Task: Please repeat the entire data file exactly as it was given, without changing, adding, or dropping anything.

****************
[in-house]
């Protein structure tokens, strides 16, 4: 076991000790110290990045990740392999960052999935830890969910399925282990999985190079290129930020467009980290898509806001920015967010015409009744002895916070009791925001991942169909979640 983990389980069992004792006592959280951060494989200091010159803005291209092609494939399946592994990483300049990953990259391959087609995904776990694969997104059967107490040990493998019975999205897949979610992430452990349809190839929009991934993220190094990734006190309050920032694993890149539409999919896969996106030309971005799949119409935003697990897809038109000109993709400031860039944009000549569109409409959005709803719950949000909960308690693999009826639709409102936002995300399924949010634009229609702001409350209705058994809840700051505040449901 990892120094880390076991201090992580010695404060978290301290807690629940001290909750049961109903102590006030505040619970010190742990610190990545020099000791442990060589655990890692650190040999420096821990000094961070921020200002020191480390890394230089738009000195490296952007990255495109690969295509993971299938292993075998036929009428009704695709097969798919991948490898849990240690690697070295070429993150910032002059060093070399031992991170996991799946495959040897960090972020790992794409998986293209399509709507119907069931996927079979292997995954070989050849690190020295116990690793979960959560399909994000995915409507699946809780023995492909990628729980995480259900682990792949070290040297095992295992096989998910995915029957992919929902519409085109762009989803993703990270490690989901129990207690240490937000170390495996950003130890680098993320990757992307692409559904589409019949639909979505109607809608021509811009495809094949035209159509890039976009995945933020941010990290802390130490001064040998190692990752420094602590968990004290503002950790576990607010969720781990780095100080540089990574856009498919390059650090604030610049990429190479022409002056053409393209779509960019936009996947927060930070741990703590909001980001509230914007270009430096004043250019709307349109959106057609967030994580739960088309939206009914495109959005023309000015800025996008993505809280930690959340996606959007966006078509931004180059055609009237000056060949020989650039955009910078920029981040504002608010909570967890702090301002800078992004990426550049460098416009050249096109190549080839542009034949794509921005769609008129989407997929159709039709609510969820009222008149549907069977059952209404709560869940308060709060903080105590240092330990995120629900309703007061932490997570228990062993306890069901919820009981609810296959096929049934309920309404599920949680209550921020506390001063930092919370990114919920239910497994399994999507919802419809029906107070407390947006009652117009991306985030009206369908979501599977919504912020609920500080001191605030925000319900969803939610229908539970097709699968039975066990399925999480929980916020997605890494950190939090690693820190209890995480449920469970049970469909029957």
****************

[in-house]
């Protein structure tokens, strides 16, 4: 076991000790110290990045990740392999960052999935830890969910399925282990999985190079290129930020467009980290898509806001920015967010015409009744002895916070009791925001991942169909979640 983990389980069992004792006592959280951060494989200091010159803005291209092609494939399946592994990483300049990953990259391959087609995904776990694969997104059967107490040990493998019975999205897949979610992430452990349809190839929009991934993220190094990734006190309050920032694993890149539409999919896969996106030309971005799949119409935003697990897809038109000109993709400031860039944009000549569109409409959005709803719950949000909960308690693999009826639709409102936002995300399924949010634009229609702001409350209705058994809840700051505040449901 990892120094880390076991201090992580010695404060978290301290807690629940001290909750049961109903102590006030505040619970010190742990610190990545020099000791442990060589655990890692650190040999420096821990000094961070921020200002020191480390890394230089738009000195490296952007990255495109690969295509993971299938292993075998036929009428009704695709097969798919991948490898849990240690690697070295070429993150910032002059060093070399031992991170996991799946495959040897960090972020790992794409998986293209399509709507119907069931996927079979292997995954070989050849690190020295116990690793979960959560399909994000995915409507699946809780023995492909990628729980995480259900682990792949070290040297095992295992096989998910995915029957992919929902519409085109762009989803993703990270490690989901129990207690240490937000170390495996950003130890680098993320990757992307692409559904589409019949639909979505109607809608021509811009495809094949035209159509890039976009995945933020941010990290802390130490001064040998190692990752420094602590968990004290503002950790576990607010969720781990780095100080540089990574856009498919390059650090604030610049990429190479022409002056053409393209779509960019936009996947927060930070741990703590909001980001509230914007270009430096004043250019709307349109959106057609967030994580739960088309939206009914495109959005023309000015800025996008993505809280930690959340996606959007966006078509931004180059055609009237000056060949020989650039955009910078920029981040504002608010909570967890702090301002800078992004990426550049460098416009050249096109190549080839542009034949794509921005769609008129989407997929159709039709609510969820009222008149549907069977059952209404709560869940308060709060903080105590240092330990995120629900309703007061932490997570228990062993306890069901919820009981609810296959096929049934309920309404599920949680209550921020506390001063930092919370990114919920239910497994399994999507919802419809029906107070407390947006009652117009991306985030009206369908979501599977919504912020609920500080001191605030925000319900969803939610229908539970097709699968039975066990399925999480929980916020997605890494950190939090690693820190209890995480449920469970049970469909029957």